Three prominent Kiwis are calling for an informed public discussion into reopening the country’s borders.
Sir Peter Gluckman, former Prime Minister Helen Clark and former Air New Zealand CEO Rob Fyfe say open discussions are needed over the right time to reconnect New Zealand with the rest of the world – and how.
The trio have co-authored a paper encouraging a new approach to border control, with Ms Clark saying there are “huge implications” for New Zealand’s economic and social wellbeing if borders remain closed indefinitely.
The paper offers possible solutions for increased border flow and adds the country needs to develop a much more effective automatic contact tracing system. Their full conversation paper can be found here.
Earlier this week, National Party leader Todd Muller called on the Government to share details around border openings with the public, saying keeping borders completely closed is “simply untenable”. Prime Minister Jacinda Ardern responded, saying it is“dangerous” to re-open the borders.
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Health Minister steps aside
It was a big morning in politics yesterday.
News of Todd Muller’s second National caucus reshuffle in as many months had barely reached the headlines before David Clark called a press conference at short notice to announce his resignation as Health Minister.
Following a series of gaffes during the Covid-19 response, Dr Clark says his position in the role is a distraction for the Government. He remains as MP for Dunedin North and will stand at September’s election.
Education Minister Chris Hipkins is taking over the health portfolio until the election.
Prime Minister Ardern says Dr Clark’s resignation was "his call and his judgement". She says he will still be considered for other ministerial roles – but not health – if Labour wins at the election.
Epstein's ex arrested
The former partner of convicted paedophile Jeffrey Epstein has been arrested by the FBI.
British socialite Ghislaine Maxwell is charged with recruiting and grooming victims known to be underage and will appear in a US federal court later today.
She has previously denied any involvement in the alleged sex trafficking.
Epstein died in prison last year while awaiting trial.
Kids’ viewing habits revealed
Nearly 90 per cent of New Zealand’s children have come across media content that’s distressed them over the past year, according to a new report into their viewing habits.
NZ on Air and the Broadcasting Standards Authority surveyed 1100 children on their media use prior to lockdown and found most kids over 10 had been exposed to “upsetting” content, including sex, violence and animal abuse.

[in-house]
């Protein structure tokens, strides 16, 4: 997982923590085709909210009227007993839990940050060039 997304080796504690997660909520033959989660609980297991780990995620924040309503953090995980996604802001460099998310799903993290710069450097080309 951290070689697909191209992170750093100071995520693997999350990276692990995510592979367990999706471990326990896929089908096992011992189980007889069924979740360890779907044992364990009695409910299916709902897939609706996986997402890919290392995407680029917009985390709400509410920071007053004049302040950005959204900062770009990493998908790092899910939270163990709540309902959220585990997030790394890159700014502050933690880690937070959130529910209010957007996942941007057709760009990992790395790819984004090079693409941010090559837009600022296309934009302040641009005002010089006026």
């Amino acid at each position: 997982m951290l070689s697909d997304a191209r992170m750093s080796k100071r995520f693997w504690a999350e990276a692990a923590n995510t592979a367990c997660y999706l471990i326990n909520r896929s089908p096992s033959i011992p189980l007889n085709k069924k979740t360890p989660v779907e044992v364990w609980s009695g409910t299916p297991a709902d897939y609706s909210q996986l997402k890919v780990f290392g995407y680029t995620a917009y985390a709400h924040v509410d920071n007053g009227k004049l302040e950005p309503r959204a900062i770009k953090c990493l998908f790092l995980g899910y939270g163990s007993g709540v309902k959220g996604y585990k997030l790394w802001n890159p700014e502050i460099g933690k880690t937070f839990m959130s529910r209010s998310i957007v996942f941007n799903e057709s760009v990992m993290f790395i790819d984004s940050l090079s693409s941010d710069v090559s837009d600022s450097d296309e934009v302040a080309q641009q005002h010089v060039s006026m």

The report also found services like Netflix and YouTube have overtaken traditional linear TV when it comes to kids’ viewing.
With rapid new developments in social media allowing kids to watch content from around the world, NZ on Air is now concerned with how to get children to view local content – and not come to school with American accents as some Kiwi kids have.
The full report can be found here.
Govt halts America’s Cup funding
America’s Cup funding has been frozen while the Government examines claims in relation to the event’s organisation.
The Ministry of Business, Innovation and Employment is investigating Team NZ and its event-hosting company, America’s Cup Events Ltd (ACE).
The company has so far received $29 million in government funding but won’t receive further payments, pending the outcome of that investigation.
Team NZ say they support that move.
Bold font costs taxpayers $1m
More than two million enrolment packs and three million referendum brochures have been destroyed after a botch-up in a question around assisted dying.
The Ministry of Justice is having to reprint material as part of the referendum after one of the answers to the question “Do you support the End of Life Choice Act 2019 coming into force?” was printed in bold font.
Concerned that it could unduly influence voters, the affected enrolment packs and brochures have been scrapped.
The blunder is estimated to cost $1 million.
Other news of note this morning:
The Desert Road is closed again this morning due to heavy snow.
RNZ reports more than 40,000 people have received wage subsidy pay-outs from more than one employer.
The family of missing French teen Eloi Rolland say they’ll keep looking for him despite police calling off a physical search.
A proposed law change to explicitly make revenge porn illegal will go to Parliament after it was pulled from the ballot yesterday.
All Blacks star Beauden Barrett has reportedly agreed a deal to play in Japan.
Art and Matilda Green have removed an episode of their podcast starring controversial Australian chef Pete Evans following online backlash.
And after resisting wearing a mask in public, US President Donald Trump says he thinks it makes him look like the Lone Ranger – and he likes it. (Although given the Lone Ranger famously wears his mask over his eyes, an aide may want to check the president is using his mask correctly.)
With so many parents still working at home around the world, the opportunities for young children to interrupt live television interviews have never been so plentiful.
The UK saw two such instances in one night this week, with a young girl gate-crashing her mother’s interview on the BBC to query the positioning of a unicorn picture, while a little boy interrupted his mum’s Sky News appearance to ask for biscuits.
It’s not quite the sassy, chaotic perfection seen in Professor Robert Kelly’s famous BBC interview of three years ago, but we’ll take it.